The Brain in Search of Itself : Santiago Ramon y Cajal and the Story of the Neuron, Paperback / softback Book

The Brain in Search of Itself : Santiago Ramon y Cajal and the Story of the Neuron Paperback / softback

Paperback / softback

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As the pioneer of modern neuroscience, Santiago Ramon y Cajal may be the most influential figure in the history of biology you've never heard of.

Along with Charles Darwin and Louis Pasteur, Cajal ranks among the most brilliant and original scientists of the nineteenth century, and his discoveries have done for our understanding of the human brain what the work of Galileo and Sir Isaac Newton did for our conception of the physical universe.

Cajal was awarded the Nobel Prize in 1906 for his lifelong investigation of the structure of neurons - "the mysterious butterflies of the soul," he called them, "whose beating of wings may one day reveal to us the secrets of the mind." And he produced a dazzling oeuvre of anatomical drawings, whose otherworldly beauty conjured a vivid image of our mental life. Benjamin Ehrlich's The Brain in Search of Itself is the first major biography in English of this rare genius, who embarked on a scientific odyssey that mirrored the rocky journey of his beloved homeland of Spain into the twentieth century.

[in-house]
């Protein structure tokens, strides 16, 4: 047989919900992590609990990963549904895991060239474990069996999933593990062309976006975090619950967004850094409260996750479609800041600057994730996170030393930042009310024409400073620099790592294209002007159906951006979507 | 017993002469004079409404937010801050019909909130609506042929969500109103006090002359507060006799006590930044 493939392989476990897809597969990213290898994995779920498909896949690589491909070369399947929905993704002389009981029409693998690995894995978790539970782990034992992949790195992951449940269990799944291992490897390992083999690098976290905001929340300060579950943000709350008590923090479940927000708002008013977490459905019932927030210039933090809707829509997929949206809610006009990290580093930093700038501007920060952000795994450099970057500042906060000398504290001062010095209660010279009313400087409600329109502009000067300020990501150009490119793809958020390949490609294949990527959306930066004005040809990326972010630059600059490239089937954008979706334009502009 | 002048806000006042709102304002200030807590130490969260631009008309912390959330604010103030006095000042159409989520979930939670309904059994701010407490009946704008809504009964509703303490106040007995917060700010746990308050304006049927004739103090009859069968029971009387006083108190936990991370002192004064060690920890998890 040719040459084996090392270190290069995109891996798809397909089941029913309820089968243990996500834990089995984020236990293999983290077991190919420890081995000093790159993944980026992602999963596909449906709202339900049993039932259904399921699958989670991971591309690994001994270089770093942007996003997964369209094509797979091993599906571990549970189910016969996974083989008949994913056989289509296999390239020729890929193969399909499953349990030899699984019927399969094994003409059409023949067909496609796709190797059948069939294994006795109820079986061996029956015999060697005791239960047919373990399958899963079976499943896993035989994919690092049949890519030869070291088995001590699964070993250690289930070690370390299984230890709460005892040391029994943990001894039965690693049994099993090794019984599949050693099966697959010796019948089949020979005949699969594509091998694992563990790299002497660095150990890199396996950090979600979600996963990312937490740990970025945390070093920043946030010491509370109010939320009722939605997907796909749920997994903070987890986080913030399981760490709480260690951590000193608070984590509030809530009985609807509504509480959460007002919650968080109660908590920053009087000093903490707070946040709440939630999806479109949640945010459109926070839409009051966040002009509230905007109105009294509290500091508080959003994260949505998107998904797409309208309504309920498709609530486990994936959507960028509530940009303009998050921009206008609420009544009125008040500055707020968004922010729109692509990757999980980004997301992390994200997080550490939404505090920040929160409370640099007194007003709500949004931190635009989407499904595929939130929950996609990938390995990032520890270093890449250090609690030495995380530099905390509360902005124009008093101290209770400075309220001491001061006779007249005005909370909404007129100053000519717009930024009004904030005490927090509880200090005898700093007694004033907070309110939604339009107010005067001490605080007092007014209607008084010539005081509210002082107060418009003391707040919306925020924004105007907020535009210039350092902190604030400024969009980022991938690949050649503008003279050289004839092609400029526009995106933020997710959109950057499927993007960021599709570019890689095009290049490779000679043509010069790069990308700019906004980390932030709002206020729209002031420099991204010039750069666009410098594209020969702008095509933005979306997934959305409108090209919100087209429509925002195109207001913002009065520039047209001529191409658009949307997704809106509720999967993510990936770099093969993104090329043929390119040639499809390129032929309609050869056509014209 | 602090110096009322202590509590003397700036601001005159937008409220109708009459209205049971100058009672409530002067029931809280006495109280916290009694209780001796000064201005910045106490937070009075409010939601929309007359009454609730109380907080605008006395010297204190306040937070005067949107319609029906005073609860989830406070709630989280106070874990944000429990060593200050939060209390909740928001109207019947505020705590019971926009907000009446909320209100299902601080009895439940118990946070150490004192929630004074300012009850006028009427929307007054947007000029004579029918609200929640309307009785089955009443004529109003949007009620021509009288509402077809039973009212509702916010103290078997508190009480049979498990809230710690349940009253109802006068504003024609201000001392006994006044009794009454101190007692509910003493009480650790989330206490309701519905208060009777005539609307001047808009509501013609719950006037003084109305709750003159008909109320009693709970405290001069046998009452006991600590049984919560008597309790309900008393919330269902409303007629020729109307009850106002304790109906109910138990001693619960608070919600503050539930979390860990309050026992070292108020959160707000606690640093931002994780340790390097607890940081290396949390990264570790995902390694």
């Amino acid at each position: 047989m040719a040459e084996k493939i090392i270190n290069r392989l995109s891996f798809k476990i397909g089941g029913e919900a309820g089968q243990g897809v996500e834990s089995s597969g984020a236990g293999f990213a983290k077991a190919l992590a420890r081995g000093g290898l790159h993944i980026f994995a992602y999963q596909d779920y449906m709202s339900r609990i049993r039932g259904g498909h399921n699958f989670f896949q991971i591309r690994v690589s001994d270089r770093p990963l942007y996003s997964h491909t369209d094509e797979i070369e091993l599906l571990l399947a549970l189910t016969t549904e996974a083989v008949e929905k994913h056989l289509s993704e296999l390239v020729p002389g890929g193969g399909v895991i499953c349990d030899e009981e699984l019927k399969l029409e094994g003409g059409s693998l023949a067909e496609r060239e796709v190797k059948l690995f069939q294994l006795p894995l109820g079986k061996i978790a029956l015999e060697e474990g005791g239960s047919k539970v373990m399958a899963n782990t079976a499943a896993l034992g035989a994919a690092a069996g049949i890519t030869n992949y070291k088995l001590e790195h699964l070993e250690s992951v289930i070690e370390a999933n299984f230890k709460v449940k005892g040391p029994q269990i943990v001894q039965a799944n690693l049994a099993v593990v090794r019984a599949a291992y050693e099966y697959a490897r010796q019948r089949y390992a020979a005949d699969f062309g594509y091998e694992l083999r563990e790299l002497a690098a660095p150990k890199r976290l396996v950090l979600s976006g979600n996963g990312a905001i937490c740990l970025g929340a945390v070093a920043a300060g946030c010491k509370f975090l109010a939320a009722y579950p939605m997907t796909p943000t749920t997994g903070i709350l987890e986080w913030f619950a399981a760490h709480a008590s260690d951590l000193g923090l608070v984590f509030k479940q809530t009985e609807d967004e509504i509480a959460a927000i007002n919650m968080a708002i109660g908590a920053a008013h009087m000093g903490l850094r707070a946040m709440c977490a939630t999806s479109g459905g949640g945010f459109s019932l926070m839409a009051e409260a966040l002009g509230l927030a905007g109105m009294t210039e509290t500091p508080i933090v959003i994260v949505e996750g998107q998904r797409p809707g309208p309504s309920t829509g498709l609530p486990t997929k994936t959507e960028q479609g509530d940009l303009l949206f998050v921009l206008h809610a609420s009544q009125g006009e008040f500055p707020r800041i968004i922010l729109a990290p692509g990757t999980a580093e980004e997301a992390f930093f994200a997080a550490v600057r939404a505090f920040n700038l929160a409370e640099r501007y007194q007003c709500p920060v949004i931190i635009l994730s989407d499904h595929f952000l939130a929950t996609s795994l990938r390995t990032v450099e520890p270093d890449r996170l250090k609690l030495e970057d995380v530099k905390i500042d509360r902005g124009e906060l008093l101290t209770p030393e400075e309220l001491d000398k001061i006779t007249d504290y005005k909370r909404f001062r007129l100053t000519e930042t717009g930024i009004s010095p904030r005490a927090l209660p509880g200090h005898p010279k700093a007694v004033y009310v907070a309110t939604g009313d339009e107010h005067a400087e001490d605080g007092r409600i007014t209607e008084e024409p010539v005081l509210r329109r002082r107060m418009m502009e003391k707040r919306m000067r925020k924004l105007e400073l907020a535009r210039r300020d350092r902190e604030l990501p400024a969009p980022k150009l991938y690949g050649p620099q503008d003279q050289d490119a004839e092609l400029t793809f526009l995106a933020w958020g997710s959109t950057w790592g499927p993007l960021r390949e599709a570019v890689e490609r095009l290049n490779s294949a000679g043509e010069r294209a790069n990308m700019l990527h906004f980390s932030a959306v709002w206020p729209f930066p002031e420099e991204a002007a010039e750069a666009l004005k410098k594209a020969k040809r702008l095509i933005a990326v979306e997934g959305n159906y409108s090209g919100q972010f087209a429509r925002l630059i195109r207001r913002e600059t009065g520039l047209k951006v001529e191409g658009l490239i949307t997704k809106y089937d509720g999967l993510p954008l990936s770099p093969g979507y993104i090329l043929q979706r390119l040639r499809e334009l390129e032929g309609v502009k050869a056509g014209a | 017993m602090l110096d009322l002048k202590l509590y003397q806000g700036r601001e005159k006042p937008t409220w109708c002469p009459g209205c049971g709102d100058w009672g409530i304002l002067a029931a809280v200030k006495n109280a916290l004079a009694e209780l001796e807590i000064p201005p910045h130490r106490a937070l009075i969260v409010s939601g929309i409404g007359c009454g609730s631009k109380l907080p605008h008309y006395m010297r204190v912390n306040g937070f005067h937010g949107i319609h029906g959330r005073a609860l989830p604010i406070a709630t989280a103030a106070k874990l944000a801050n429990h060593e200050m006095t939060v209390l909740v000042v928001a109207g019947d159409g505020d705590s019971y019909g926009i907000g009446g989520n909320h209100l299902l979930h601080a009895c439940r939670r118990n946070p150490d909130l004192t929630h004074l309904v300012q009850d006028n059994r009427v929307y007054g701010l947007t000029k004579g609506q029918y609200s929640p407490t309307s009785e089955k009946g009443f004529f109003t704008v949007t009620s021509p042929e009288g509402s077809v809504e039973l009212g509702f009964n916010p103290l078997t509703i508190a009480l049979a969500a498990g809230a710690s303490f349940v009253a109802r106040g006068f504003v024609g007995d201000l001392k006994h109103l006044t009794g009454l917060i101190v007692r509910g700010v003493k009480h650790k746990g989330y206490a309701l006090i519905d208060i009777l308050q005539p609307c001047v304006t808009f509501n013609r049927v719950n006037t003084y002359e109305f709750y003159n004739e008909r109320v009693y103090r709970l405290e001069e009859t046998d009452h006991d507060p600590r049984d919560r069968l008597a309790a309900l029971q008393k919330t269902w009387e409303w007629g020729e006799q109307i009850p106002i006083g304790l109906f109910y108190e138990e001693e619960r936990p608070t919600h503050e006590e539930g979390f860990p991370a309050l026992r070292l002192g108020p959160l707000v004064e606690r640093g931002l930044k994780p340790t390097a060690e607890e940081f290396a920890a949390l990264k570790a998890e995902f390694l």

Born into poverty in a mountaintop hamlet, Cajal was a willful and unruly child who at first struggled to live up to the expectations of his imperious father, a country doctor.

A portrait of a nation as well as a biography, The Brain in Search of Itself follows Cajal from the hinterlands to Barcelona and Madrid, where he became an internationally celebrated figure, single-handedly raising the scientific reputation of Spain in the process.

To momentous effect, Cajal demonstrated a truth that was as controversial in his own time as it is universal in ours: that the nervous system is composed of individual cells with distinctive roles, just like any other organ in the body.

The Brain in Search of Itself is at once the story of how we arrived at our modern understanding of the brain and a finely wrought portrait of an individual as remarkable and complex as the subject to which he devoted his life.


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